“When you look at these enormous costs and you weigh it against what Iran’s nuclear program can really provide in terms of energy, it’s an economic catastrophe,” Sadjadpour says. “This is a nuclear program which can at best provide only two percent of Iran’s energy needs, and in the process of building this nuclear program, they’ve cannibalized their main source of revenue, which is oil and gas.”

And yet, Sadjadpour notes, Iran’s supreme leader does not make decisions based on economics. It’s politics.

Click below to hear more of Sadjadpour's interview:


If there is a deal, Iran will want to sell more oil and return to previous levels. This despite today’s global glut, and despite the fact that Iran and other OPEC members are considering overall production cuts. That would put upward pressure on oil prices, currently down some 30 percent from June.

So, which OPEC member would bear the pain of lost business? Likely not Iran, says analyst Amrita Sen of Energy Aspects in London.

“They have already lost out on so many billions of dollars of revenues,” she says. “That’s really where it becomes a challenge for OPEC.”

The group meets on Thanksgiving day.





Marriage and the class divide

Mon, 2014-11-24 02:00

The rise of single-parent households isn’t just a social and cultural phenomena—it has import economic implications. That’s the gist of a new study put out by the conservative-leaning American Enterprise Institute, who argues that stronger marriages could help bridge the ever-growing class divide. But trying to pin down the root causes of the gulf between the haves and have-nots is a bit like hitting a moving target.

In 1980, approximately 78 percent of families with children were headed by married parents. In 2012, married parents account for only 66 percent of families with children.

Bradford Wilcox is the Director of the National Marriage Project and a co-author of the AEI study, which is titled "For Richer, For Poorer." He says this retreat from marriage accounts for 32 percent of the growth in family-income inequality between 1979 and 2012, and falls particularly hard on the poor and working class.

“So, not only are they earning less, comparatively speaking," says Wilcox, "but they’re also less likely to pool their incomes and to build common assets as married families."

On average, Wilcox says the data show married men earn about $16,000 more than their single peers. Likewise, children from married families are much more likely to get a college degree. But others say this marriage effect is a bit overblown.

“The big changes in distribution of income since 2000 have been near the top,” says Christopher Jencks, a professor of Social Policy at Harvard’s Kennedy School of Government. He says the massive growth in incomes by the "one percent" is a more plausible explanation for inequality.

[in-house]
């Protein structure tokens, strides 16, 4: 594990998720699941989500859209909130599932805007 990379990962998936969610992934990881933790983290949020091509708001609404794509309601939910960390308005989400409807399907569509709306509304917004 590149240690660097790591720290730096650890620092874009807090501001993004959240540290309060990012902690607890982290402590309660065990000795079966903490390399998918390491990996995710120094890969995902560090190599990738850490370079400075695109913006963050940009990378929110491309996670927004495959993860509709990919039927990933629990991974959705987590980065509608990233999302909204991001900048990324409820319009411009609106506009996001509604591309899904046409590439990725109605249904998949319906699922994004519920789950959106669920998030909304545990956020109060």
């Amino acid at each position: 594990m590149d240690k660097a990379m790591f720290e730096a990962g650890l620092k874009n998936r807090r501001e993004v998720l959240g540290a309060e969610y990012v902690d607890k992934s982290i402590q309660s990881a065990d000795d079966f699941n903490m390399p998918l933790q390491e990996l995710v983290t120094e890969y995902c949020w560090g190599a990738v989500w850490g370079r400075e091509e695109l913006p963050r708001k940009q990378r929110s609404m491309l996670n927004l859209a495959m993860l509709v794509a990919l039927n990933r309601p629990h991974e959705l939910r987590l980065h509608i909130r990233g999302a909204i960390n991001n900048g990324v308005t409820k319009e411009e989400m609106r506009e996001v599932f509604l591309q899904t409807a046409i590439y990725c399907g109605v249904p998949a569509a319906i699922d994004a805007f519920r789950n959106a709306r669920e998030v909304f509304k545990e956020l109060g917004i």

“It’s a little hard to think that, 'well, that’s all driven by single parent families.' That’s a big factor at the bottom [of the income scale], but the bottom hasn’t changed much," explains Jencks.

He points to wage stagnation and fewer manufacturing jobs as other explanations for growing economic inequality.

Weekly Wrap: Immigration and the New York Fed

Fri, 2014-11-21 16:21

Joining Kai to talk about the week's business and economic news is Business Insider's Linette Lopez and Sudeep Reddy of the Wall Street Journal. The big topics this week: Obama's immigration plan, the Fed's relationship with Wall Street and more stimulus in the eurozone and China.

Macy's new target: Millennials

Fri, 2014-11-21 14:42

As Black Friday nears, we're looking at the strategies big brands are making.

“It’s always a fight to the finish as we get through this season. My sensibility is that shoppers are going to go out there and spend like they always do: Load up their credit cards with things that they don’t need," says Teri Agins, author of "Hijacking the Runway"  (2014).

"Of course, retailers will come up with all kinds of gimmicks to get people shopping," Agins says.

In the Black Friday sale game, Macy's stands as a juggernaut, according to Agins. “They are the big Goliath and they really have a big footprint.”

The reason for this success? Millennials, a demographic not typically associated with department stores.

Macy's is targeting 13- to 30-year-olds by teaming up with celebrities to draw shoppers into stores. Celebrity fragrances by Katy Perry, One Direction, Taylor Swift, and even Justin Bieber are offered in Macy's stores around the country.

These celebrity collaborations are meant to create a buzz similar to that which surrounds fast-fashion, and that’s just to get people into the store. Even if the targeted millennials don’t buy the fragrance they walked in for, it’s likely they’ll buy something else.

This upcoming Black Friday will probably be like the ones in the past – long lines, doorbusters and big savings – but the crowd might turn out to be a little younger.

Good at video games? That could land you a job.

Fri, 2014-11-21 11:10